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Theses Doctoral

Nonsuicidal Self-Injury Among Gender Minority Populations: A Mixed Methods Investigation

Jackman, Kasey B.

This dissertation research constitutes a mixed methods investigation of the phenomenon of nonsuicidal self-injury (NSSI) among transgender and gender nonconforming (TGNC) people. An integrative review of the current literature about NSSI among sexual and gender minority populations established that NSSI is reported at higher rates by sexual and gender minorities than by cisgender (nontransgender) and heterosexual populations. Additionally, TGNC people appeared to report higher rates of NSSI than cisgender sexual minorities. Among TGNC people, transmasculine spectrum people (i.e., gender identity is male, man, transgender man, transmasculine, genderqueer, nonbinary, etc., with female sex assigned at birth) reported higher rates of NSSI compared to transfeminine spectrum people (i.e., gender identity is female, woman, transgender woman, transfeminine, genderqueer, nonbinary, etc., with male sex assigned at birth). Guided by Meyer’s (2003) minority stress model and Nock’s (2009) model of NSSI, qualitative interviews were conducted with eighteen transmasculine individuals to understand what contributes to the higher rates of NSSI in this population. The qualitative data supported aspects of Nock’s model as well as minority stress processes, and additionally revealed that NSSI may be related to transgender identity development processes. Aspects of Nock’s model that were supported included risk factors for NSSI (adverse childhood experiences), intrapersonal and interpersonal vulnerability factors, and identification with the behavior. Minority stress processes related to stigma associated with transgender identity included the impact of nonconformity in appearance and behavior, nonconformity in identity with nonbinary identified participants reporting additional stress, concealment of identity, and expectations of rejection. Transgender identity development stages of pre-coming out (confusion prior to understanding one’s gender identity), coming out, and exploration (finding a community of similar peers) were also related to NSSI. This latter finding highlighted that, in addition to being a response to stigma and minority stress, NSSI may occur in the context of normal transgender identity development. Finally, a quantitative investigation was conducted to examine correlates of past-year NSSI among a diverse community-based sample of TGNC people. In the total sample (N = 332), 53.3% (n = 177) of participants reported having engaged in NSSI in their lifetime. Lifetime history of NSSI was more common among transmasculine spectrum compared to transfeminine spectrum participants (60.5% vs. 39.5%, p < 0.001). Past 12-month NSSI was reported by 22.3% (n = 74) of the sample and was not significantly different between transmasculine and transfeminine spectrum participants. Younger age and higher levels of felt stigma were associated with higher rates of NSSI, while transgender identity acceptance and congruence were protective factors. Together, the findings of this mixed method investigation provided new insights into the onset and maintenance of NSSI among TGNC people, informing the development of interventions to address the high rates of NSSI among gender minority populations. Implications for theory, clinical practice, provider education and training, health policy, and future research are discussed.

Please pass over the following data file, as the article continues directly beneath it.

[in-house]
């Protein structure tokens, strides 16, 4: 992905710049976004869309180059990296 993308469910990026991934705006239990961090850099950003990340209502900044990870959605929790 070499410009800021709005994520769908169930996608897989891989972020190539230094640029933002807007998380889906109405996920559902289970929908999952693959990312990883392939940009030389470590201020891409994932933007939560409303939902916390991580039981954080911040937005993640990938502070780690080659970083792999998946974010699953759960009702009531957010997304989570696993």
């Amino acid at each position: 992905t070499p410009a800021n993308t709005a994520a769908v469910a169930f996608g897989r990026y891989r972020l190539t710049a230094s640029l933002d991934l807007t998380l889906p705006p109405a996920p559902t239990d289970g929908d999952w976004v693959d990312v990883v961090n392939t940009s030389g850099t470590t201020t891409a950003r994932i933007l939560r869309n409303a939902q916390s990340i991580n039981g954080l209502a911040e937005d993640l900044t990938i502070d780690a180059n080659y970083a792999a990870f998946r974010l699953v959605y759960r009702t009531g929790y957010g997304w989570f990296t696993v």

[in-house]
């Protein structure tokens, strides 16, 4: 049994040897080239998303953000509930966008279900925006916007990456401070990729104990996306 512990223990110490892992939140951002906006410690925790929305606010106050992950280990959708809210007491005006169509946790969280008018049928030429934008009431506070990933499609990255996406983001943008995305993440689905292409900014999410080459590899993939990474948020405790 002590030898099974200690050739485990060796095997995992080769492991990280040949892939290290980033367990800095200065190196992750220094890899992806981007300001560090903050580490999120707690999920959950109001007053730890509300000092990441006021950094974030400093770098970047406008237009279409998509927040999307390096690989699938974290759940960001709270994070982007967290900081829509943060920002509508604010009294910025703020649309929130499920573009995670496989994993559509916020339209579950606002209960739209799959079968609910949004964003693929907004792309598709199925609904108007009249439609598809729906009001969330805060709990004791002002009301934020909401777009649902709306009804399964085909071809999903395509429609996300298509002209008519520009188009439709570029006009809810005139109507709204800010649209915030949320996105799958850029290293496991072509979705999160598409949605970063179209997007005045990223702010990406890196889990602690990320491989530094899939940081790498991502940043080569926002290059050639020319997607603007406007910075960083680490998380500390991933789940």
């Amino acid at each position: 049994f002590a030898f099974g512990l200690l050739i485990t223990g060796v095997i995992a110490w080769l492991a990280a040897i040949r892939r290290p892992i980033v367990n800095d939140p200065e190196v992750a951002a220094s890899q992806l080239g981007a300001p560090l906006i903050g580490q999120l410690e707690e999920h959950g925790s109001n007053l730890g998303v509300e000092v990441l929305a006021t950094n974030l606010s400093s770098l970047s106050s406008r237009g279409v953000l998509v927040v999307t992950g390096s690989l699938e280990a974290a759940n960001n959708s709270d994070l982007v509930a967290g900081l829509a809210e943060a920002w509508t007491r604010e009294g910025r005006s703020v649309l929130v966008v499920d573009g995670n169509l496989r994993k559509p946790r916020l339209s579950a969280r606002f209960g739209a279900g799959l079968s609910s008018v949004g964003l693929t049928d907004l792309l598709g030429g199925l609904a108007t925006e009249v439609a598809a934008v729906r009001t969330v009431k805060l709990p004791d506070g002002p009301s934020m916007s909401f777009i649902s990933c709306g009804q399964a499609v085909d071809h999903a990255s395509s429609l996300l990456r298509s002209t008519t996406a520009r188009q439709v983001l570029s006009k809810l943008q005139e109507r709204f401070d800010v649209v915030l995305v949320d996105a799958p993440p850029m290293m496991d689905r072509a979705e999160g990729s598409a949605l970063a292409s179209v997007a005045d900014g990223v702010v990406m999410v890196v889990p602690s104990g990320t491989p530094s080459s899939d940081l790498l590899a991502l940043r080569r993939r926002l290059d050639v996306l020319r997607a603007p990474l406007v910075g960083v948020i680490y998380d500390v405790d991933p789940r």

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Academic Units
Nursing
Thesis Advisors
Bockting, Walter
Honig, Judy
Degree
Ph.D., Columbia University
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